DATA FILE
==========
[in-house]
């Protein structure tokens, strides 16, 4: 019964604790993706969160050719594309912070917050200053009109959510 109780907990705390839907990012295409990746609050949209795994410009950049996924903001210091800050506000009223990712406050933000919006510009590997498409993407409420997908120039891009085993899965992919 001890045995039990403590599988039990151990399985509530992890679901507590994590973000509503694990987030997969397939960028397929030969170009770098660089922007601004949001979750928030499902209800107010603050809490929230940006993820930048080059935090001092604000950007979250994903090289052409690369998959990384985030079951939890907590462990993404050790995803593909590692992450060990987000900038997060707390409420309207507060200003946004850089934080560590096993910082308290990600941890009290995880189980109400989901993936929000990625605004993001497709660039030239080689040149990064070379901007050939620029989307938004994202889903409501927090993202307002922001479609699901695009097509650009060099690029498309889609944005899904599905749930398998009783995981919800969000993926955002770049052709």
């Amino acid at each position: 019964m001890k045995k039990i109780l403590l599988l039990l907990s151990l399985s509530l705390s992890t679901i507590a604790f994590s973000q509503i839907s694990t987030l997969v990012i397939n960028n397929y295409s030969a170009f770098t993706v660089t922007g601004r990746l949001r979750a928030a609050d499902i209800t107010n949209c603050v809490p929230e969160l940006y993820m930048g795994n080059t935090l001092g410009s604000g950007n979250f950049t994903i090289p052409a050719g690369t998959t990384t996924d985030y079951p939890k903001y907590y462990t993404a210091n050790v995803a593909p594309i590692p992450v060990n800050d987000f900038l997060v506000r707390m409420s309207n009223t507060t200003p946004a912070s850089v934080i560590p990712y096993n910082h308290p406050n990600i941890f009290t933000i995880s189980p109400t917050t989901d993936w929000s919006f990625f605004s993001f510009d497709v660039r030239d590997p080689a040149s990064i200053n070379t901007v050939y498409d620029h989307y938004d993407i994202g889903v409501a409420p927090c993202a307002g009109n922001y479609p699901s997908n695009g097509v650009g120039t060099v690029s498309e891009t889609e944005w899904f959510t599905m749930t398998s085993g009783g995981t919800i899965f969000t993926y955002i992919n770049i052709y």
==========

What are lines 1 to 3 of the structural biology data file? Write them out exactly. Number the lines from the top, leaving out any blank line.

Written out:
[in-house]
């Protein structure tokens, strides 16, 4: 019964604790993706969160050719594309912070917050200053009109959510 109780907990705390839907990012295409990746609050949209795994410009950049996924903001210091800050506000009223990712406050933000919006510009590997498409993407409420997908120039891009085993899965992919 001890045995039990403590599988039990151990399985509530992890679901507590994590973000509503694990987030997969397939960028397929030969170009770098660089922007601004949001979750928030499902209800107010603050809490929230940006993820930048080059935090001092604000950007979250994903090289052409690369998959990384985030079951939890907590462990993404050790995803593909590692992450060990987000900038997060707390409420309207507060200003946004850089934080560590096993910082308290990600941890009290995880189980109400989901993936929000990625605004993001497709660039030239080689040149990064070379901007050939620029989307938004994202889903409501927090993202307002922001479609699901695009097509650009060099690029498309889609944005899904599905749930398998009783995981919800969000993926955002770049052709």
């Amino acid at each position: 019964m001890k045995k039990i109780l403590l599988l039990l907990s151990l399985s509530l705390s992890t679901i507590a604790f994590s973000q509503i839907s694990t987030l997969v990012i397939n960028n397929y295409s030969a170009f770098t993706v660089t922007g601004r990746l949001r979750a928030a609050d499902i209800t107010n949209c603050v809490p929230e969160l940006y993820m930048g795994n080059t935090l001092g410009s604000g950007n979250f950049t994903i090289p052409a050719g690369t998959t990384t996924d985030y079951p939890k903001y907590y462990t993404a210091n050790v995803a593909p594309i590692p992450v060990n800050d987000f900038l997060v506000r707390m409420s309207n009223t507060t200003p946004a912070s850089v934080i560590p990712y096993n910082h308290p406050n990600i941890f009290t933000i995880s189980p109400t917050t989901d993936w929000s919006f990625f605004s993001f510009d497709v660039r030239d590997p080689a040149s990064i200053n070379t901007v050939y498409d620029h989307y938004d993407i994202g889903v409501a409420p927090c993202a307002g009109n922001y479609p699901s997908n695009g097509v650009g120039t060099v690029s498309e891009t889609e944005w899904f959510t599905m749930t398998s085993g009783g995981t919800i899965f969000t993926y955002i992919n770049i052709y």